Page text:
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Off-Season Goalies: The Trade Market

June 20, 2022, 8:51 PM ET [1155 Comments]
Hank Balling
Buffalo Sabres Blogger • RSSArchiveCONTACT
The Sabres have two clear objectives as it pertains to the goalie position next year:

1.) No established goalie should block Ukko-Pekka Luukkonen from being an NHL starter next year.

2.) No established goalie should block the path for Devon Levi or Erik Portillo to find their way to the NHL in the foreseeable future.

The Sabres will likely not look for an established goalie with an NHL contract that spans more than one - or at the very most, two - seasons. Kevyn Adams said as much when he spoke to the media following the conclusion of the 2021-22 campaign:

“In terms of the big picture, I’m really excited about the internal answers we have here within the organization for down the road,” he said. “We’ll look at different options, but what we won’t do is do something to box ourselves out or that maybe we would be uncomfortable down the road because we’re doing something because we have to do it right now. We’ll balance all that.”

So, yeah, it’s looking like fans will see a bridge goalie to come aboard for next season while management tries to find out if UPL can withstand the rigors of an NHL season as a starting goalie. That is the implicit and explicit goal for the coming year. So, for the purposes of our discussion regarding the other goalie on the roster, the trade candidates mentioned hereafter must meet two criteria:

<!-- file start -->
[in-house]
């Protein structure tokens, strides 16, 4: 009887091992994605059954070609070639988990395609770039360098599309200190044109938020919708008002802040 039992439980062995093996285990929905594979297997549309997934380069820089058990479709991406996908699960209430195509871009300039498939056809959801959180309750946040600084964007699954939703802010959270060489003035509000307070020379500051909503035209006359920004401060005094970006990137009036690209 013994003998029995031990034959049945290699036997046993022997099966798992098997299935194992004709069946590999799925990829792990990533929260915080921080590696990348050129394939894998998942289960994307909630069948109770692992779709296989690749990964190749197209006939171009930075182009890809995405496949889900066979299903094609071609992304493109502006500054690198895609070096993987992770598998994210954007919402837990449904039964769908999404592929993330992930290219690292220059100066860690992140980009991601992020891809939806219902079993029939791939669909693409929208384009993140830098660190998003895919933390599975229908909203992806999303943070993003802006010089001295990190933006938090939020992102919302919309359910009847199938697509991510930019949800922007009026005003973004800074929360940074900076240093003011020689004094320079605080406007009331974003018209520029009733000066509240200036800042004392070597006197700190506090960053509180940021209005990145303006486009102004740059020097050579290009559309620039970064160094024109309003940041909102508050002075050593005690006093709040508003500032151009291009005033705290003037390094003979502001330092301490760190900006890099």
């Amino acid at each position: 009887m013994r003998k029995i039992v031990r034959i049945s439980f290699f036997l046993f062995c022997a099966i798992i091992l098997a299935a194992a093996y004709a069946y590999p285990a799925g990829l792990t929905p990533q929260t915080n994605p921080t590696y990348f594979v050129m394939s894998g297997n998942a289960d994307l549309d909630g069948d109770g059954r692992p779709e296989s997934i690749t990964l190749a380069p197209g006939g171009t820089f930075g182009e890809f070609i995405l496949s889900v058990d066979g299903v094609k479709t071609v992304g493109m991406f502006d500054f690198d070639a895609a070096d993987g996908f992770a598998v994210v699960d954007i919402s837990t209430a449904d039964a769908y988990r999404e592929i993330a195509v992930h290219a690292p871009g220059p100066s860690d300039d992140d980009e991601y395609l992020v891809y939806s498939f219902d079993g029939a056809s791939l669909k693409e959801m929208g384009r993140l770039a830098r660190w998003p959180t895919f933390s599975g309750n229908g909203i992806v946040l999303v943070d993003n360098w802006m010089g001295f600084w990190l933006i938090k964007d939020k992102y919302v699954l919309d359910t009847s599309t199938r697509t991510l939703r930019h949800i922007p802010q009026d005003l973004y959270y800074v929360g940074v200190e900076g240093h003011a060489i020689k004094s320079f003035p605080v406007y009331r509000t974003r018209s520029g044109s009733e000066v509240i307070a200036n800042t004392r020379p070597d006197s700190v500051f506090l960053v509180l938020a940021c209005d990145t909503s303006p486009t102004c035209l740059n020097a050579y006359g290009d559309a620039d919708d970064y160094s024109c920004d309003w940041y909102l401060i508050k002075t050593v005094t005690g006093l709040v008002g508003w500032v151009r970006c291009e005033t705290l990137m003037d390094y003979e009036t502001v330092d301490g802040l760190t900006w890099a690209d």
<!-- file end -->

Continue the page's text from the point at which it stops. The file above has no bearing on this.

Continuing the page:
1.) The goalie must not be signed for more than two years

2.) The goalie must make under $5m per season

Adams didn’t say they wouldn’t spend more than $5 million, but it’s perfectly clear that the Sabres have no intention of spending any real money this offseason following the acquisition of Ben Bishop’s dried husk 10 days ago in a move that helps the Sabres get to the salary cap floor. The acquisition cost of these goalies should also be minimal as management is keen to hoard as many draft picks as humanly possible, so while a low acquisition cost isn’t one of the musts on our list, it is certainly a real consideration. These ideas do not necessarily represent the best ideas, but rather they are some of the most realistic options to acquire a goalie via trade given the Sabres stated (and unstated) criteria.

With that in mind, Allons-y:

James Reimer, San Jose Sharks

The first thing that springs to mind when perusing Reimer’s Capfriendly page is that he has a 5-team no-trade clause. The Sabres are bad, so one would think that he wouldn’t be inclined to play for Kevyn Adams’s squad. The other way to look at it is that he used to play for the Toronto Maple Leafs and perhaps being in the same division as his former team would be an enticing thought for the Manitoba native.

As for his on-ice play?

Nothing too spectacular as he just finished his second stint with San Jose, with stops in Florida and Carolina sandwiched in the middle. The 34-year-old has amassed a .913 career save percentage and has one year left on his deal at $2.7 million. The acquisition cost is likely low and it paves a clear runway for the Sabres youngsters. This one makes some sense if the Sabres aren’t on his no-no list.

Laurent Brossoit, Vegas Golden Knights

Brossoit had an injury plagued, mediocre season with the Vegas Golden Knights as he played 24 games and collected an .895 save percentage in the process. The Golden Knights are still in search of some cap space, even following their acquisition of Shea Weber’s $7.8m contract which will help them stay quote-un-quote cap compliant for the next four seasons, thanks to the NHL’s ludicrous LTIR rules.

I digress.